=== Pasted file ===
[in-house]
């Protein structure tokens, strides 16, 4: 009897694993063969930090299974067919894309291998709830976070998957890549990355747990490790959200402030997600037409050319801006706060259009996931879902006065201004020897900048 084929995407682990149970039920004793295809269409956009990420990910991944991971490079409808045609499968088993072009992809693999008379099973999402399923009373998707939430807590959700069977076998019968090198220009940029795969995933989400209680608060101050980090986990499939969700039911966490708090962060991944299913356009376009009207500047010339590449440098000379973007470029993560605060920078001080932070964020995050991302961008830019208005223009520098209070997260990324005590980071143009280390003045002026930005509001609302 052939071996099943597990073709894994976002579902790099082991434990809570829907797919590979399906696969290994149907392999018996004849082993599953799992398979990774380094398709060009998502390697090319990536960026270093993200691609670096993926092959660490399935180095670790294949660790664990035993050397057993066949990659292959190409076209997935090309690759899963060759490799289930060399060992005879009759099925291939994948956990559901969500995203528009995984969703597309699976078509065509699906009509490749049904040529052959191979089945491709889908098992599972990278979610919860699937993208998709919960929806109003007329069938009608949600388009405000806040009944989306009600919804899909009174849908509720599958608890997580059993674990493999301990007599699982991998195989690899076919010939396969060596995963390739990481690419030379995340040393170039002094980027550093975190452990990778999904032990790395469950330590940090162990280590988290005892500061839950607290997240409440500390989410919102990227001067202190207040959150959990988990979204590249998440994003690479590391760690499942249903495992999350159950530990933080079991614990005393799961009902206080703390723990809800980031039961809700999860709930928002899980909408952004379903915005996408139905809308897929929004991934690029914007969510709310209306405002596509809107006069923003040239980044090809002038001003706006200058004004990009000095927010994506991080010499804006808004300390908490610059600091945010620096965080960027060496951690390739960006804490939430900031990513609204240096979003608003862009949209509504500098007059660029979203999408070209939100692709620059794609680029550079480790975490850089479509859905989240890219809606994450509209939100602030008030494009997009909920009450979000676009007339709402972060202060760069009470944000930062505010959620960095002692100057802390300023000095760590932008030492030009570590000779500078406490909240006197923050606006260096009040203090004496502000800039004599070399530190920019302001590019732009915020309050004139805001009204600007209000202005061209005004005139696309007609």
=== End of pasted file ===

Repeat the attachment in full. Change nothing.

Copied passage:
[in-house]
């Protein structure tokens, strides 16, 4: 009897694993063969930090299974067919894309291998709830976070998957890549990355747990490790959200402030997600037409050319801006706060259009996931879902006065201004020897900048 084929995407682990149970039920004793295809269409956009990420990910991944991971490079409808045609499968088993072009992809693999008379099973999402399923009373998707939430807590959700069977076998019968090198220009940029795969995933989400209680608060101050980090986990499939969700039911966490708090962060991944299913356009376009009207500047010339590449440098000379973007470029993560605060920078001080932070964020995050991302961008830019208005223009520098209070997260990324005590980071143009280390003045002026930005509001609302 052939071996099943597990073709894994976002579902790099082991434990809570829907797919590979399906696969290994149907392999018996004849082993599953799992398979990774380094398709060009998502390697090319990536960026270093993200691609670096993926092959660490399935180095670790294949660790664990035993050397057993066949990659292959190409076209997935090309690759899963060759490799289930060399060992005879009759099925291939994948956990559901969500995203528009995984969703597309699976078509065509699906009509490749049904040529052959191979089945491709889908098992599972990278979610919860699937993208998709919960929806109003007329069938009608949600388009405000806040009944989306009600919804899909009174849908509720599958608890997580059993674990493999301990007599699982991998195989690899076919010939396969060596995963390739990481690419030379995340040393170039002094980027550093975190452990990778999904032990790395469950330590940090162990280590988290005892500061839950607290997240409440500390989410919102990227001067202190207040959150959990988990979204590249998440994003690479590391760690499942249903495992999350159950530990933080079991614990005393799961009902206080703390723990809800980031039961809700999860709930928002899980909408952004379903915005996408139905809308897929929004991934690029914007969510709310209306405002596509809107006069923003040239980044090809002038001003706006200058004004990009000095927010994506991080010499804006808004300390908490610059600091945010620096965080960027060496951690390739960006804490939430900031990513609204240096979003608003862009949209509504500098007059660029979203999408070209939100692709620059794609680029550079480790975490850089479509859905989240890219809606994450509209939100602030008030494009997009909920009450979000676009007339709402972060202060760069009470944000930062505010959620960095002692100057802390300023000095760590932008030492030009570590000779500078406490909240006197923050606006260096009040203090004496502000800039004599070399530190920019302001590019732009915020309050004139805001009204600007209000202005061209005004005139696309007609």